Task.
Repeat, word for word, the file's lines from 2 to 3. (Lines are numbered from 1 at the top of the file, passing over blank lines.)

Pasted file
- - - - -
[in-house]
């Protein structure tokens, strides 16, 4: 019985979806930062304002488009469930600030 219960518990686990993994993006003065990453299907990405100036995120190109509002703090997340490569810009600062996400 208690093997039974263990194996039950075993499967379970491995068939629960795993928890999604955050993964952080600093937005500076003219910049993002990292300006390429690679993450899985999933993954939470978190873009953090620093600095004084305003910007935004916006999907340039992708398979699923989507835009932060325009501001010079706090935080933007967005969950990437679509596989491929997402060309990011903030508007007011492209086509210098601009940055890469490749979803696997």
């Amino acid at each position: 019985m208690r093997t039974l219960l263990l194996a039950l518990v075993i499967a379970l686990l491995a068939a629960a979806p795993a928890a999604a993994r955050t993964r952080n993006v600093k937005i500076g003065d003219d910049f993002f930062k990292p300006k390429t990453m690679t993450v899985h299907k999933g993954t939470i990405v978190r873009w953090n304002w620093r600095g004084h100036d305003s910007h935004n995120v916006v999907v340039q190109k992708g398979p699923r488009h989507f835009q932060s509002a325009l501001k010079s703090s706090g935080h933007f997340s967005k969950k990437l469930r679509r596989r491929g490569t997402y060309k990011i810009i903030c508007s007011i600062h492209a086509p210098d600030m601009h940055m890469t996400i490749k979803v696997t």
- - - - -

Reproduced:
């Protein structure tokens, strides 16, 4: 019985979806930062304002488009469930600030 219960518990686990993994993006003065990453299907990405100036995120190109509002703090997340490569810009600062996400 208690093997039974263990194996039950075993499967379970491995068939629960795993928890999604955050993964952080600093937005500076003219910049993002990292300006390429690679993450899985999933993954939470978190873009953090620093600095004084305003910007935004916006999907340039992708398979699923989507835009932060325009501001010079706090935080933007967005969950990437679509596989491929997402060309990011903030508007007011492209086509210098601009940055890469490749979803696997």
């Amino acid at each position: 019985m208690r093997t039974l219960l263990l194996a039950l518990v075993i499967a379970l686990l491995a068939a629960a979806p795993a928890a999604a993994r955050t993964r952080n993006v600093k937005i500076g003065d003219d910049f993002f930062k990292p300006k390429t990453m690679t993450v899985h299907k999933g993954t939470i990405v978190r873009w953090n304002w620093r600095g004084h100036d305003s910007h935004n995120v916006v999907v340039q190109k992708g398979p699923r488009h989507f835009q932060s509002a325009l501001k010079s703090s706090g935080h933007f997340s967005k969950k990437l469930r679509r596989r491929g490569t997402y060309k990011i810009i903030c508007s007011i600062h492209a086509p210098d600030m601009h940055m890469t996400i490749k979803v696997t």